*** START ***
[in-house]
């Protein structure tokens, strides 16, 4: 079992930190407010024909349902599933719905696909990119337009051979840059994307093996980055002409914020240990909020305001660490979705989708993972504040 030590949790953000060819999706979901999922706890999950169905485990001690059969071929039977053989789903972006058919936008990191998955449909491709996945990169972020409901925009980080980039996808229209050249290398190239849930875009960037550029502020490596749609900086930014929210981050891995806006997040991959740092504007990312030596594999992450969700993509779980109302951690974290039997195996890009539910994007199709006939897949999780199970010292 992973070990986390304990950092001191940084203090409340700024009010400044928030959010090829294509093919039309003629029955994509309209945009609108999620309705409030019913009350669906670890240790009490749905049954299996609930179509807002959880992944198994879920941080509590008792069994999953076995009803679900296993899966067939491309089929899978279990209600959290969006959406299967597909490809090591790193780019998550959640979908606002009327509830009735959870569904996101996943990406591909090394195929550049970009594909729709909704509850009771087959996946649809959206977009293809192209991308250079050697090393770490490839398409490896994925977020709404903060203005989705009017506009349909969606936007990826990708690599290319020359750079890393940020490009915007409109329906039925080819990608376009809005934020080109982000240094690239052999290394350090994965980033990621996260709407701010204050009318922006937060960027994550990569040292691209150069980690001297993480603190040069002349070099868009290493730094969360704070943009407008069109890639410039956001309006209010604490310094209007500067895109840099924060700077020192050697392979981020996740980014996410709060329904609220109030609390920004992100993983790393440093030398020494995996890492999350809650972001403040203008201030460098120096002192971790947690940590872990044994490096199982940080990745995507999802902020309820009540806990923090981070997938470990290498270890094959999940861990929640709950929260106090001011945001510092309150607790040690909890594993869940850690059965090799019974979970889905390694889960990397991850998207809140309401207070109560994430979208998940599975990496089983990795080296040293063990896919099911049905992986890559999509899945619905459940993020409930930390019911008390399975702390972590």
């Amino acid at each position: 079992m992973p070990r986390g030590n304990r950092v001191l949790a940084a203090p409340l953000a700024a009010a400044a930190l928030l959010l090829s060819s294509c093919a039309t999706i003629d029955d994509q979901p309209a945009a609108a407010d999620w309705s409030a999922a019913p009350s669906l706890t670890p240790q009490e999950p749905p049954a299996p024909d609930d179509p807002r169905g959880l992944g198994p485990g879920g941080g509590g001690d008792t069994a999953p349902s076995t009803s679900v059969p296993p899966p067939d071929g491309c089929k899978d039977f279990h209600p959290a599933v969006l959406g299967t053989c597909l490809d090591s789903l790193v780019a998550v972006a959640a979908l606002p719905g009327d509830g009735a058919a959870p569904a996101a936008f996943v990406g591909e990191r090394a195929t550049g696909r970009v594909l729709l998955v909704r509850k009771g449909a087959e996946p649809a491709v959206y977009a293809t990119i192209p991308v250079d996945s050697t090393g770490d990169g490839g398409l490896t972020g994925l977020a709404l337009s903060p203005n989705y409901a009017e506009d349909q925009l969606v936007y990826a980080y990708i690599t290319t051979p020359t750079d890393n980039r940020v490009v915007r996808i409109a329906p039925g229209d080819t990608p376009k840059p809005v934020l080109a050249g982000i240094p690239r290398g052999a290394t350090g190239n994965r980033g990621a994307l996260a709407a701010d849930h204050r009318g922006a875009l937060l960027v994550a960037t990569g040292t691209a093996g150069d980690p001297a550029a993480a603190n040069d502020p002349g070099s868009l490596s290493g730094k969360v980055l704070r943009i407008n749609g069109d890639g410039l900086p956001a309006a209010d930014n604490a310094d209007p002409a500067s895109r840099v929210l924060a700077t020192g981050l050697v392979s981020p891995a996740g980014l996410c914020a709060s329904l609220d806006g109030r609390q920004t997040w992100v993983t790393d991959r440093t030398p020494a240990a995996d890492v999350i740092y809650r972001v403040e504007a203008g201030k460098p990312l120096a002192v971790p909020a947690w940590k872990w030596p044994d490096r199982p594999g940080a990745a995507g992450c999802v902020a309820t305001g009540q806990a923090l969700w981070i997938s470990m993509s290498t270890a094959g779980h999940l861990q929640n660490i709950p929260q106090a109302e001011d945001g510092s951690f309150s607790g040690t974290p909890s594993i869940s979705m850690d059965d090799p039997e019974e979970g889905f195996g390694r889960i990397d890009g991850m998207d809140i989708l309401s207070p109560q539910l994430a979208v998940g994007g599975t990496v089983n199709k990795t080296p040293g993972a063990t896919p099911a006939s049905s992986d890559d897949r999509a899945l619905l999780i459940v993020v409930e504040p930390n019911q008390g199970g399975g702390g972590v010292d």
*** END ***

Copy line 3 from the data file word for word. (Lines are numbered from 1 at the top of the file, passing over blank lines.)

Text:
């Amino acid at each position: 079992m992973p070990r986390g030590n304990r950092v001191l949790a940084a203090p409340l953000a700024a009010a400044a930190l928030l959010l090829s060819s294509c093919a039309t999706i003629d029955d994509q979901p309209a945009a609108a407010d999620w309705s409030a999922a019913p009350s669906l706890t670890p240790q009490e999950p749905p049954a299996p024909d609930d179509p807002r169905g959880l992944g198994p485990g879920g941080g509590g001690d008792t069994a999953p349902s076995t009803s679900v059969p296993p899966p067939d071929g491309c089929k899978d039977f279990h209600p959290a599933v969006l959406g299967t053989c597909l490809d090591s789903l790193v780019a998550v972006a959640a979908l606002p719905g009327d509830g009735a058919a959870p569904a996101a936008f996943v990406g591909e990191r090394a195929t550049g696909r970009v594909l729709l998955v909704r509850k009771g449909a087959e996946p649809a491709v959206y977009a293809t990119i192209p991308v250079d996945s050697t090393g770490d990169g490839g398409l490896t972020g994925l977020a709404l337009s903060p203005n989705y409901a009017e506009d349909q925009l969606v936007y990826a980080y990708i690599t290319t051979p020359t750079d890393n980039r940020v490009v915007r996808i409109a329906p039925g229209d080819t990608p376009k840059p809005v934020l080109a050249g982000i240094p690239r290398g052999a290394t350090g190239n994965r980033g990621a994307l996260a709407a701010d849930h204050r009318g922006a875009l937060l960027v994550a960037t990569g040292t691209a093996g150069d980690p001297a550029a993480a603190n040069d502020p002349g070099s868009l490596s290493g730094k969360v980055l704070r943009i407008n749609g069109d890639g410039l900086p956001a309006a209010d930014n604490a310094d209007p002409a500067s895109r840099v929210l924060a700077t020192g981050l050697v392979s981020p891995a996740g980014l996410c914020a709060s329904l609220d806006g109030r609390q920004t997040w992100v993983t790393d991959r440093t030398p020494a240990a995996d890492v999350i740092y809650r972001v403040e504007a203008g201030k460098p990312l120096a002192v971790p909020a947690w940590k872990w030596p044994d490096r199982p594999g940080a990745a995507g992450c999802v902020a309820t305001g009540q806990a923090l969700w981070i997938s470990m993509s290498t270890a094959g779980h999940l861990q929640n660490i709950p929260q106090a109302e001011d945001g510092s951690f309150s607790g040690t974290p909890s594993i869940s979705m850690d059965d090799p039997e019974e979970g889905f195996g390694r889960i990397d890009g991850m998207d809140i989708l309401s207070p109560q539910l994430a979208v998940g994007g599975t990496v089983n199709k990795t080296p040293g993972a063990t896919p099911a006939s049905s992986d890559d897949r999509a899945l619905l999780i459940v993020v409930e504040p930390n019911q008390g199970g399975g702390g972590v010292d």